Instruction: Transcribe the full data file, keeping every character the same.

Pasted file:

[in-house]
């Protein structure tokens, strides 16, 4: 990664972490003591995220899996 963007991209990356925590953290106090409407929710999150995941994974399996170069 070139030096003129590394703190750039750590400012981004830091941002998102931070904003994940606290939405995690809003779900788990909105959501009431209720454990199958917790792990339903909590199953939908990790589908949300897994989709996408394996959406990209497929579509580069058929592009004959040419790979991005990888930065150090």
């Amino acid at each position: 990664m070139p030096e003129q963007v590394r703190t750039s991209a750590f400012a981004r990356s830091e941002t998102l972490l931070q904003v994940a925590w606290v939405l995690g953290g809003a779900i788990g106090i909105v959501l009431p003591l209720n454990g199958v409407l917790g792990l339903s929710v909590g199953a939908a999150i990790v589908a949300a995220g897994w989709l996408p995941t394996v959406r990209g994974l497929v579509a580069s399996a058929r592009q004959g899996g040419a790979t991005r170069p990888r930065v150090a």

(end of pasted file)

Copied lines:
[in-house]
């Protein structure tokens, strides 16, 4: 990664972490003591995220899996 963007991209990356925590953290106090409407929710999150995941994974399996170069 070139030096003129590394703190750039750590400012981004830091941002998102931070904003994940606290939405995690809003779900788990909105959501009431209720454990199958917790792990339903909590199953939908990790589908949300897994989709996408394996959406990209497929579509580069058929592009004959040419790979991005990888930065150090």
């Amino acid at each position: 990664m070139p030096e003129q963007v590394r703190t750039s991209a750590f400012a981004r990356s830091e941002t998102l972490l931070q904003v994940a925590w606290v939405l995690g953290g809003a779900i788990g106090i909105v959501l009431p003591l209720n454990g199958v409407l917790g792990l339903s929710v909590g199953a939908a999150i990790v589908a949300a995220g897994w989709l996408p995941t394996v959406r990209g994974l497929v579509a580069s399996a058929r592009q004959g899996g040419a790979t991005r170069p990888r930065v150090a």